So I quit. Before I ever taught a class.

Never before have I actively decided to quit a job. My work has often been self-limiting (e.g., linked to a semester-long course), or it's come time to move out of town or leave for the summer and I've left a position as a consequence. I was surprised at the guilt I felt about it. But I composed a scrupulously polite resignation letter and sent it.

I never heard back from them again. So it goes. But I was pretty bummed that I'd turned down the second section of comp (the two birds in the bush, if you will). 

Last Thursday, I taught my first class. The students seem eager and college ready; no problems there. Once I finished, the harried-looking department chair ran into me in the hall and asked whether I had any technical writing experience. Turns out I do; turns out HNU's Professional Writing class way overenrolled and he needed to open another section of it.

The upshot: I'm teaching two courses at HNU this semester and no SAT classes. Not that being contingent labor is something to celebrate wholeheartedly, but I like it there and we're happy have the cash.

Enough about you, you may be saying; what about Lars? He was here to move all our stuff in, and then he went to back-to-back conferences in Boston and New Hampshire for a week. After coming home for two days, he charged off to help his postdoc adviser lead a field course in the Trinity Alps and southwestern Oregon. So he's currently occupying a tent camp with a bunch of dirty undergrads.

It's tough not to be able to talk to him much. This is, all in all, a pretty intense time of transition for all of us. I was grateful to have my mom in town for five days to keep me company and hang with Tor. My sister Christina and her husband Caleb also spent a couple of evenings with us, and it's just awesome to see Tor getting to know and love them. (Mom left Sunday, and Tor already missed her that night--at dinner, he kept saying, "Oma? Oma?")

On one of Lars's two days at home, we drove to San Francisco to meet up with Tor's Grandma and Grandpa, who were celebrating their thirty-third wedding anniversary with a weekend getaway. We checked  out the Exploratorium (making the obligatory pun), watched the America's Cup sailboats take off by the Golden Gate Bridge, hit up a cutting-edge playground, and ate a lovely dinner during which Tor washed his face with a tissue for about twenty minutes. Whatever works, right?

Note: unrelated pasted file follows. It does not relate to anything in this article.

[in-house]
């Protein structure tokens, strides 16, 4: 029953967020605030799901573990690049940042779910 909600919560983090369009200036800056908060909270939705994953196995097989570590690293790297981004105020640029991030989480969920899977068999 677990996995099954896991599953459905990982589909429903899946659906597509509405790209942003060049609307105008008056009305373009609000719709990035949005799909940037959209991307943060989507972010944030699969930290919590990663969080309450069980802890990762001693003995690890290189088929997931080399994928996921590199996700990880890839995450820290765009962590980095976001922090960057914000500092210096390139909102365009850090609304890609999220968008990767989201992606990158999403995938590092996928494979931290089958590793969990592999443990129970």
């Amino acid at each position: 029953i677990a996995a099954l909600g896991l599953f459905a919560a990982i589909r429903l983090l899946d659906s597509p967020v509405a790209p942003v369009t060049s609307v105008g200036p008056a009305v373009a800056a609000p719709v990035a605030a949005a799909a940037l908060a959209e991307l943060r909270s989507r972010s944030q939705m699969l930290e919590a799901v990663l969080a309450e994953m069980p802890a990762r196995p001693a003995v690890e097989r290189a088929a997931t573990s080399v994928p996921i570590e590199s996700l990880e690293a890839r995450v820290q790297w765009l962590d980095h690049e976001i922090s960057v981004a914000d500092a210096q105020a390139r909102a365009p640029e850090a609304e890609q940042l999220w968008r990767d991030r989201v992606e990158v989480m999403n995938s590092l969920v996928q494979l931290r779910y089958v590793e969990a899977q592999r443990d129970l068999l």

Just when he thought he understood physics...

Yep, this guy has been married for 33 years

Criss Angel's opening act

What hip urbanites swing on these days

The main concern with me working was to find Tor a great yet affordable day care situation. It seemed that nothing could ever be as wonderful as My First Steps in Minneapolis. Well, that's still true, but God provided again: while cruising Craigslist, we spotted a very reasonably priced Spanish-speaking care provider with an opening for a toddler a mile from our house. When we went over to interview her, it was obvious that Tor would fit in perfectly with the three other 19- to 25-month-olds. So two days a week while I teach, he's having a blast at Little Hugs day care with Miss Sonia (although that's been a little confusing, given his friendship with Sonia B. Lascu).

At home wherever there's agua

Standard-issue cot

Putting the lid on, teamwork style
Playing house

Drivin' that train

My main concern with Tor right now is his violent streak. His language is proliferating--I'd say he's learning at least three or four new words a week, and he regularly strings three together--and I thought that meant it'd be easier to reason with him. So since he hit an older girl at the park last week, and then he bit another kid at day care, I've been trying to help him understand it's not okay to hurt people. He's happy to talk about the incidents. In fact, he won't shut up about "Nina!" (whacks himself) "Ow!" (Nina is Spanish for "girl," and no, I can't figure out how to make the damn enye.) But he doesn't exhibit any remorse, and he seems especially reticent about actually saying "Sorry." We're going to the library tomorrow, so I'm going to hunt for books about dealing with these kinds of issues. And if anyone's got any advice, I'm open to suggestion.

Another, lesser but more nagging concern is that since we got to the new house, Tor has woken up between 4:00 and 4:30 a.m. every single morning. Lars's hypothesis is that because he (i.e., Tor) is still nursing in the morning, he's getting up out of anticipation. So I explained to him that tomorrow morning, we won't nurse, and whenever he gets up, we'll just start the day. We will see how that goes. Not well, I am predicting.

But the language thing is pretty cool. Last night we were reading Good Night, Gorilla, a weighty board tome in which the titular gorilla steals the zookeeper's keys and releases the other zoo animals. Tor pointed to the keys in the gorilla's hand and said, "Ooo-ooo [monkey] keys open door!"

Such moments are balm for me in my dead-of-night despair upon being awakened by a 26-pound banshee. That's all for now, because I'm off to bed.